We explain to you what an orbit is and what is its meaning in the area of chemistry. What is an elliptical orbit and the solar system orbits.
What is an orbit?
In physics, orbit refers to the trajectory described by a body around another, around which it rotates by action of a central force, as is the gravitational force in the case of the stars light blue In less words, it is the trajectory that an object traces when moving around a center of gravity by which it is attracted, in principle without ever hitting it, but also not moving away from it at all.
The orbits are from the seventeenth century, when Johannes Kepler and Isaac Newton formulated the basic physical laws that govern them, an important concept for the understanding of movement in the universe, especially as regards ea the celestial stars, and also the subathemic chemistry.
An orbit can have different shapes, either elliptical, circular or elongated, and it can be parabolic (shaped like a parabola) or hyperbolic (shaped like a hyperbola) . In any case, every orbit comprises the following six Keplerian elements:
- Inclination of the plane of the orbit (represented by the sign i).
- Length of the ascending node (represented by the sign ).
- Eccentricity or degree of deviation of a circle (represented by the sign e).
- Axis semi-major axis, or half of the longest diameter (represented by the sign a).
- Argument of the perihelion or periastro, the angle that goes from the ascending node to the periastro (represented by the sign ).
- Mean anomaly of the time, or the fraction of orbital time elapsed and represented as an angle (represented by the sign M0).
See also: Asteroid Belt.
Orbit in chemistry
In chemistry, there is talk of orbits about the movement of electrons around the nucleus of atoms, around which they are attracted by the difference in electromagnetic charges they present (negative in electrons and positive in the nucleus of protons and neutrons ). These electrons do not have a defined trajectory, but they are known to trace different orbits known as atomic orbitals, depending on the degree of energy they harbor.
Each atomic orbital is expressed with a number and a letter . The number (1, 2, 3… until 7) denotes the energy levels with which the particle moves, while the letter (s, p, dyf) denotes the shape of the orbital.
An elliptical orbit is one that, instead of a circle, draws an ellipse, that is, a flat and elongated circle . This figure, the ellipse, has two foci, where the central axes of each of the two circles that compose it would be; In addition, this type of orbit has an eccentricity greater than zero and less than one (0 is equivalent to a circular orbit and 1 to a parabolic).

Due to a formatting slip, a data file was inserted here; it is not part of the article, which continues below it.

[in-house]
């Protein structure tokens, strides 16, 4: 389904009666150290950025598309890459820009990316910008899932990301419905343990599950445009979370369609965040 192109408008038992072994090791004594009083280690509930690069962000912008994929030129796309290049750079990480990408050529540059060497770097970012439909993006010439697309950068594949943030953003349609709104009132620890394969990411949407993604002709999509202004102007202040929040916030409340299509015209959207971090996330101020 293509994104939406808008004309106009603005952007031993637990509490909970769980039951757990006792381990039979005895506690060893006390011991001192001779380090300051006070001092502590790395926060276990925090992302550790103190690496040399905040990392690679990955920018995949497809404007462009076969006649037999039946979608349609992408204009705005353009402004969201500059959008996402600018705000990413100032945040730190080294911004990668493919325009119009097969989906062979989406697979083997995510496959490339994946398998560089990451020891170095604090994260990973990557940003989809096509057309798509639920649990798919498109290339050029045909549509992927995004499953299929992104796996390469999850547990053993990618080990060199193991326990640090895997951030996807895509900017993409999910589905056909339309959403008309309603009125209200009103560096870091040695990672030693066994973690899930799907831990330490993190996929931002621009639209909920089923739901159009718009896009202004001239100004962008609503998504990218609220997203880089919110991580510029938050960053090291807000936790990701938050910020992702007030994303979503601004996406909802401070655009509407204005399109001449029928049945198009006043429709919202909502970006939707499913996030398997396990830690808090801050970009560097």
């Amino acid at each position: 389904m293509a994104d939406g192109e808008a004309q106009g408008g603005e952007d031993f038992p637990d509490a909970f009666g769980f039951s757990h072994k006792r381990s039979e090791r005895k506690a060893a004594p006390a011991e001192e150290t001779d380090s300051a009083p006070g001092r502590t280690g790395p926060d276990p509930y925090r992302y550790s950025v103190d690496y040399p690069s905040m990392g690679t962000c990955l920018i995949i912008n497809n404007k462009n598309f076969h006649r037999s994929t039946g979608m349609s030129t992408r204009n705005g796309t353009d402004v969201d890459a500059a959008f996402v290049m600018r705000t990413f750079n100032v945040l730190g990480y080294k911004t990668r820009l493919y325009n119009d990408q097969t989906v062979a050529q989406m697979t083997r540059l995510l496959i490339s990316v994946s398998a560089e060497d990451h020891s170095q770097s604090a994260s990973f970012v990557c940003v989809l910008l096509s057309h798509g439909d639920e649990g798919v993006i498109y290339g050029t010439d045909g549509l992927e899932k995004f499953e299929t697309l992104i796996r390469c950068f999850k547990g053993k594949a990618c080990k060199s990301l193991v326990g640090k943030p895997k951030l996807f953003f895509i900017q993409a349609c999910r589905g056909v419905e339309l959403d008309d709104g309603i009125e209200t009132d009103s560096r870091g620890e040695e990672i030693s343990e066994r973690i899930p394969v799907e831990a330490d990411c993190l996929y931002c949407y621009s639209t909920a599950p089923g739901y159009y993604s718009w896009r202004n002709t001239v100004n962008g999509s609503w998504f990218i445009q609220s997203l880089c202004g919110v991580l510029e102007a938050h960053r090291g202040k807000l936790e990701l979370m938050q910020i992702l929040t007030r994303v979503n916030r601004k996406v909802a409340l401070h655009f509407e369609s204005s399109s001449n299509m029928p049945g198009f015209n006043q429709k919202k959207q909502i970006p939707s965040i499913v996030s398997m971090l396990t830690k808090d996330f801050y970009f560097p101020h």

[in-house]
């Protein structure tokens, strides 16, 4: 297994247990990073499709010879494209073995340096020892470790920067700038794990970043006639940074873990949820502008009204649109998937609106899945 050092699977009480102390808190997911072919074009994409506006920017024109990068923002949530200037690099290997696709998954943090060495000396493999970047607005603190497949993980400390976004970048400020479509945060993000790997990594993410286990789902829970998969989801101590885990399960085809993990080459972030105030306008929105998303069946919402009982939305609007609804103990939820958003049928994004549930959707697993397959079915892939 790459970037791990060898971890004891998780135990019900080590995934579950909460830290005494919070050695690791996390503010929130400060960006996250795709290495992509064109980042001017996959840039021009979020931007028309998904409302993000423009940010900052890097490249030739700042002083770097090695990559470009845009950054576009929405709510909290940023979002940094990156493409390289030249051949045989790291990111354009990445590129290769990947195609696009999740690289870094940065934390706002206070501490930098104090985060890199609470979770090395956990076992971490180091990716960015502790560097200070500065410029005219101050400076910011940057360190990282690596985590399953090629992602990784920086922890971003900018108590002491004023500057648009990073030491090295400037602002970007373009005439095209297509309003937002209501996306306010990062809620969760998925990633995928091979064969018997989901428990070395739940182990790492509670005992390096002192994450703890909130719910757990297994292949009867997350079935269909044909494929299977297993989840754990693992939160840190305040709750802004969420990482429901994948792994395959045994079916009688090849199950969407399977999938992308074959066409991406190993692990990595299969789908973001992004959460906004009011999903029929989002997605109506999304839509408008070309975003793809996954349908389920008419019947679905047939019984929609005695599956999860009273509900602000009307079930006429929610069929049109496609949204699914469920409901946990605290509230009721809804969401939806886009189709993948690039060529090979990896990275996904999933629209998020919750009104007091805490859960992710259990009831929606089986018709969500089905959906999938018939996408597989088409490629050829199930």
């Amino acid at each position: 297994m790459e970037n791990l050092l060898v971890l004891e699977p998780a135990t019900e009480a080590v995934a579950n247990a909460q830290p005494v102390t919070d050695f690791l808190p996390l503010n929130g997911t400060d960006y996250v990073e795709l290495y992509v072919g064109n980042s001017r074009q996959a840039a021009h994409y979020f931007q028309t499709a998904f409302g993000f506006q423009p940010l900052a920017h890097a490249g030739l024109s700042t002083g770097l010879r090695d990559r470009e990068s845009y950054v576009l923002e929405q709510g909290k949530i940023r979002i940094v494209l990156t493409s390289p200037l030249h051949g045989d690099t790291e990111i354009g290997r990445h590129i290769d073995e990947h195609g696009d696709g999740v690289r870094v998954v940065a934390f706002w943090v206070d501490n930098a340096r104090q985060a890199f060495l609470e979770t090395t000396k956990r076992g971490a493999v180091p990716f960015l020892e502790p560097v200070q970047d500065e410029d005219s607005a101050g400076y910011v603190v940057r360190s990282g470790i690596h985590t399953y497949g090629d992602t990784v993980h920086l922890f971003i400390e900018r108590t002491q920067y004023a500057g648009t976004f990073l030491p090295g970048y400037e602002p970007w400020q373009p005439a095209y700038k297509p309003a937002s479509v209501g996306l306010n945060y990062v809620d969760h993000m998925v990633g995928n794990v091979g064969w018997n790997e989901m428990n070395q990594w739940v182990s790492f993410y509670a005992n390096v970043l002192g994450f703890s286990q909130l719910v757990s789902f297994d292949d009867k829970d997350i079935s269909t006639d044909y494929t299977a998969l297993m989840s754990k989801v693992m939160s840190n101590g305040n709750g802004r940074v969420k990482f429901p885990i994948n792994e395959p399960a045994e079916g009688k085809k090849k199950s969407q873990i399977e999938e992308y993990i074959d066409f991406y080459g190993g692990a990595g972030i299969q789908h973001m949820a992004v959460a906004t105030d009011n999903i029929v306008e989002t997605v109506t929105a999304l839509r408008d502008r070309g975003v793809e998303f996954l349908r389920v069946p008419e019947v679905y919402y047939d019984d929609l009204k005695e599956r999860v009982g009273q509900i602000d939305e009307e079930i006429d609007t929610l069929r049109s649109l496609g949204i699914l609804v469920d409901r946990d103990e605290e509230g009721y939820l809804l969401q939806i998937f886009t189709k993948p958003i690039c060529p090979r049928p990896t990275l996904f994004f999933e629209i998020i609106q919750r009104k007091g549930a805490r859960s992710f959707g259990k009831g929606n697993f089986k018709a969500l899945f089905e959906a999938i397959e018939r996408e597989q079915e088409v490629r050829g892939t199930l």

Every elliptical orbit has two notable points:
- Periapsis The closest point of the orbital path to the central body around which the orbit is traced (and located in one of the two foci).
- Apoapsis The furthest point of the orbital path to the central body around which the orbit is drawn (and located in one of the two foci).
Solar System Orbits
The orbits described by the stars of our solar system are, as in most planetary systems, of a more or less elliptical type . At the center of it is the star of the system, our Sun, whose gravity keeps the planets moving; while comets in their respective parabolic or hyperbolic orbits around the Sun do not have a direct bond with the star. On the other hand, the satellites of each of the planets also trace orbits around each one, as does the Moon with the Earth.
However, the stars also attract each other, generating mutual gravitational disturbances, causing the eccentricities of the rbitas to vary over time and with each other. For example, the planet Mercury is the one with the most eccentric orbit, perhaps because it is closer to the Sun, but it is still on the Mars list, much further away. Venus and Neptune, on the other hand, possess the least eccentric orbits of all.
The Earth, like its neighboring planets, orbits the Sun in a slightly elliptical path, which takes approximately 365 days (one year) and we call translational motion. This displacement occurs at about 67, 000 kilometers per hour.
At the same time, there are four types of possible arbits around the Earth, for example, for artificial satellites:
- Low orbit (LEO). From 200 to 2, 000 km of the planetary surface.
- Medium orbit (MEO). From 2, 000 to 35, 786 km of the planetary surface.
- High orbit (HEO). From 35, 786 to 40, 000 km of the planetary surface.
- Geostationary orbit (GEO). At 35, 786 km of the planetary surface. This is the orbit synchronized with the Earth's equator, endowed with zero eccentricity and to which an object looks immobile in the sky for the Earth observers.